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Allies promise Iraq aid but amounts fall short of Baghdad's appeal

Donors and investors have gathered in Kuwait to mull efforts to rebuild Iraq’s economy and infrastructure as it emerges from a conflict with IS

Kuwait's Emir Sheikh Sabah Al Ahmad Al Sabah meets with Iraqi Prime Minister Haider al-Abadi in Kuwait City (Reuters)

Iraq received promises of billions of dollars, mostly in credit facilities and investment pledges, on Wednesday from allies but has so far fallen short of the amount the government says is needed to recover from three years of war.

Donors and investors have gathered in Kuwait to mull efforts to rebuild Iraq’s economy and infrastructure as it emerges from a devastating conflict with Islamic State (IS) group militants who seized almost a third of the country before being beaten back.

The United States and the United Nations say that failure to help Iraq rebuild could lead to a reversal in gains made against IS there, as the conditions that kindled sectarian alienation and bloodshed, allowing militants to take over, would remain.

Although the United States said on Tuesday it was extending a $3bn credit line to Iraq, it has not provided any direct government assistance. It instead hopes it can count largely on Gulf allies to shoulder the burden of rebuilding Iraq.

It is also counting on a Saudi-Iraqi rapprochement to weaken Iran’s influence there.

Saudi Arabia will provide $1bn through its Saudi Fund for Development and $500m in export credit, Foreign Minister Adel Jubeir told the conference, which ends later on Wednesday.

“Kuwait will earmark $1bn in loans to Iraq and will commit to another $1bn as investments,” Emir Sheikh Sabah al-Ahmad al-Jaber al-Sabah said at the gathering.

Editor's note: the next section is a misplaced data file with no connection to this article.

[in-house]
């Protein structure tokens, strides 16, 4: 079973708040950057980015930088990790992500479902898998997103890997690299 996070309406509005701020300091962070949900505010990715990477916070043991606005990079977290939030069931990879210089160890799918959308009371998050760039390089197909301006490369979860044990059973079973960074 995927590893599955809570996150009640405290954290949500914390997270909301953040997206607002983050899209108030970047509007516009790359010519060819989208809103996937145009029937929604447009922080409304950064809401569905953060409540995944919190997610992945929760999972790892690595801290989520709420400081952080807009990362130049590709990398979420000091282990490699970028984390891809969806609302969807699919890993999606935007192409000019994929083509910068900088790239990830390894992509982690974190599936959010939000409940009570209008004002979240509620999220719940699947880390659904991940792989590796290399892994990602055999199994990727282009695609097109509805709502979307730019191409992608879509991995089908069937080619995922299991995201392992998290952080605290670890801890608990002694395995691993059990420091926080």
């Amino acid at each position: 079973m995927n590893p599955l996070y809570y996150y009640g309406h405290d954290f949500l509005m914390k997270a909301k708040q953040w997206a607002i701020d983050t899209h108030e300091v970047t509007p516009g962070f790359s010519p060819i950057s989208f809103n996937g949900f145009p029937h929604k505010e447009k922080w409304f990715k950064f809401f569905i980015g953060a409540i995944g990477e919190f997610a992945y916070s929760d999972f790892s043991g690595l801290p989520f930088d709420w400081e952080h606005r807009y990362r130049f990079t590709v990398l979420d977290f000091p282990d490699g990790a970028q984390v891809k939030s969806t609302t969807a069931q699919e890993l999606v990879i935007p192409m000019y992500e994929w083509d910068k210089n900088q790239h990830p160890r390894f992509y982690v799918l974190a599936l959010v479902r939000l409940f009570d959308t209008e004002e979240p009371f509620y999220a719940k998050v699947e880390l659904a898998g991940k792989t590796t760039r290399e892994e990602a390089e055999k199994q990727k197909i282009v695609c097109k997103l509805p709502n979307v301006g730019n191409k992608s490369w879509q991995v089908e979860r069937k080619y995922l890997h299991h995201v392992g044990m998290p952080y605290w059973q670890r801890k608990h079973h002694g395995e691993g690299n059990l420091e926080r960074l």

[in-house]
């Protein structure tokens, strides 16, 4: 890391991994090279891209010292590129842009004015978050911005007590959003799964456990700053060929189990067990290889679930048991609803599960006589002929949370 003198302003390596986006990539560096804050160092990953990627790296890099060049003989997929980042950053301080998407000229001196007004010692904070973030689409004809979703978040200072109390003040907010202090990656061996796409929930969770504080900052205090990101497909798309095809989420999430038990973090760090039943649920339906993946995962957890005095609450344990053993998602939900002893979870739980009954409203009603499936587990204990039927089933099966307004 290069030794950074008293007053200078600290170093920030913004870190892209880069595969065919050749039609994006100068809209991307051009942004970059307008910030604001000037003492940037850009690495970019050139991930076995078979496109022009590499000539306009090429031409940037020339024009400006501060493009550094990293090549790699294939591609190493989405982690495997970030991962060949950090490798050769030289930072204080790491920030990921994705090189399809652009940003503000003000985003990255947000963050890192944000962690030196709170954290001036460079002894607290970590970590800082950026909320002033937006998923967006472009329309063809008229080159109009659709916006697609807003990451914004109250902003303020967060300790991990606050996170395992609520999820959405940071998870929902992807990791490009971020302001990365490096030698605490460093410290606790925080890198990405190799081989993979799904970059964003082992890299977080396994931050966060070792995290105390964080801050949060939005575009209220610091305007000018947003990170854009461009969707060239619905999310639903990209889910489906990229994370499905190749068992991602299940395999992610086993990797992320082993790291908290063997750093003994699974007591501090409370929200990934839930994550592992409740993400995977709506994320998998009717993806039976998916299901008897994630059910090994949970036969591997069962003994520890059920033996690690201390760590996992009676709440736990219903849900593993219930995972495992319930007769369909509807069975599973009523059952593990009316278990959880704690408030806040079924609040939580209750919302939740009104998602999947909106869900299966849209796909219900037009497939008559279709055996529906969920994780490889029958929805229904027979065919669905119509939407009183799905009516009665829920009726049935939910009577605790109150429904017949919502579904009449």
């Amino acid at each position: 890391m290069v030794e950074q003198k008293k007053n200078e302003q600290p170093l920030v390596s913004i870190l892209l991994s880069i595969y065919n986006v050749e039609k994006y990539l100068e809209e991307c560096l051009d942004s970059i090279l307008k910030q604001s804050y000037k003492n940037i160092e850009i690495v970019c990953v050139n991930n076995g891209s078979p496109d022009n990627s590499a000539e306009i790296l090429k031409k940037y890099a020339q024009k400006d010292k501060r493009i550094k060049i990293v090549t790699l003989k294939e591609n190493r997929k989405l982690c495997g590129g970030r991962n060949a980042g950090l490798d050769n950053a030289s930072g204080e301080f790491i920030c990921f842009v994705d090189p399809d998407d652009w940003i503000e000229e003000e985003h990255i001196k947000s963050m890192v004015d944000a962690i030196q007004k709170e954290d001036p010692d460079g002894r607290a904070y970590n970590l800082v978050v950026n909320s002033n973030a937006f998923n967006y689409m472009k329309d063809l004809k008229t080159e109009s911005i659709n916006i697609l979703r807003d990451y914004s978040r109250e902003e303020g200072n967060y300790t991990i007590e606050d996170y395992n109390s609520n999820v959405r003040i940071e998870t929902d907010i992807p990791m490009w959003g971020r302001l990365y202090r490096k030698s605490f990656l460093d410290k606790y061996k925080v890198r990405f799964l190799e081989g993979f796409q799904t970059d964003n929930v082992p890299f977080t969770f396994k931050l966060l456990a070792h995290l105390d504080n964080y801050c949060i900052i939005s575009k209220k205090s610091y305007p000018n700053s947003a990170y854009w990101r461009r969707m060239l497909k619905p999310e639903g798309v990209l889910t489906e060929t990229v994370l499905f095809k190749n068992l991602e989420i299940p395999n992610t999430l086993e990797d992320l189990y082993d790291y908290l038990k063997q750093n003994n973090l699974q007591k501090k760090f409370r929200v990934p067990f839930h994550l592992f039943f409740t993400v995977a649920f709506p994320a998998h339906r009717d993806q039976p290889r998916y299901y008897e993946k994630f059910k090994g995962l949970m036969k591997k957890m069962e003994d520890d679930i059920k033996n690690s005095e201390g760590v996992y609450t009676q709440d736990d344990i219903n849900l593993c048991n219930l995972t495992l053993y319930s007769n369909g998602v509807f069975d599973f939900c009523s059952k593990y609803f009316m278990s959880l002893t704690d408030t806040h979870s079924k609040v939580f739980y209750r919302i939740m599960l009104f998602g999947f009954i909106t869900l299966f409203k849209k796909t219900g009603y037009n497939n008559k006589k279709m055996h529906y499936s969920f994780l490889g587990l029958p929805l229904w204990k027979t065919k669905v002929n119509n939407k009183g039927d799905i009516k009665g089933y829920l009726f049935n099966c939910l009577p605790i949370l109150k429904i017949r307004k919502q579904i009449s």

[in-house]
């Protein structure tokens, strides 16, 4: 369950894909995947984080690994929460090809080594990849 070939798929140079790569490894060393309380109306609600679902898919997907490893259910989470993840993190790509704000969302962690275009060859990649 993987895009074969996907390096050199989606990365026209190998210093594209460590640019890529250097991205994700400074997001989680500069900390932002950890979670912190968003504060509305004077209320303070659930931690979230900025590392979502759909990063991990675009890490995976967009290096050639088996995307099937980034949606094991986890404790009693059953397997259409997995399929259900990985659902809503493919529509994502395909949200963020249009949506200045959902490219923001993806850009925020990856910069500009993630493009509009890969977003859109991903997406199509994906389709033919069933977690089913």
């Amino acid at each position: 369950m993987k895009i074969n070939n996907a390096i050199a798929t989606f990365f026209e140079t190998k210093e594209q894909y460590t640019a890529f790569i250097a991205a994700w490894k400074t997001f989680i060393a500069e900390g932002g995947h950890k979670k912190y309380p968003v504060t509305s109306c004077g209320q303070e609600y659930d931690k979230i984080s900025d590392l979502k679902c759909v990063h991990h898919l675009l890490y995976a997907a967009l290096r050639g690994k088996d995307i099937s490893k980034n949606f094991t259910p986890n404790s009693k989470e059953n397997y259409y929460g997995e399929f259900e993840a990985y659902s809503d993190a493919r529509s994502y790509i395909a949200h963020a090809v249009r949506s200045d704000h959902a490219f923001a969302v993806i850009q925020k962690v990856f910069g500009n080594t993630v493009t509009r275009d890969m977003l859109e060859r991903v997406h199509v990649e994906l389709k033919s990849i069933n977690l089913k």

Qatar pledged $1bn in loans and investments and the United Arab Emirates pledged $500m but added that there were $5.5bn in private sector investments in Iraq. It was not clear if these investments were new or already in place.

Turkey will give Iraq $5bn in credit lines, Foreign Minister Mevlut Cavusoglu said, and other allies made smaller pledges.

Iraqi Prime Minister Haider al-Abadi attends the Kuwait International Conference for Reconstruction of Iraq, in Bayan, Kuwait (Reuters)

Those sums are dwarfed by the more than $88bn that Iraqi officials have said will be needed for reconstruction after three years of war, with housing a particular priority.

Iraq, which still owes Kuwait reparations from the 1991 Gulf War, declared victory over IS in December, having taken back all the territory the militant group captured in 2014 and 2015. Its fighters have also been largely defeated in neighbouring Syria.

But the conflict has been devastating, leaving thousands dead, millions displaced and almost 150,000 houses destroyed.

Rebuilding homes, hospitals, schools, roads, businesses and telecommunications will be crucial to providing jobs for the young, reversing displacement, and putting an end to decades of political and sectarian violence.

On Wednesday, the United Nations launched a two-year Recovery and Resilience programme designed to help Iraq’s government fast-track the social dimensions of reconstruction.

“It will revitalise areas that are at risk of violence, and support broad political participation and inclusive social development,” UN Secretary-General Antonio Guterres said.

The reconstruction conference was taking place two weeks before Kuwait celebrates its Liberation Day from Iraq, which invaded in 1990, leading to defeat by a US-led coalition and more than a decade of sanctions against Baghdad.

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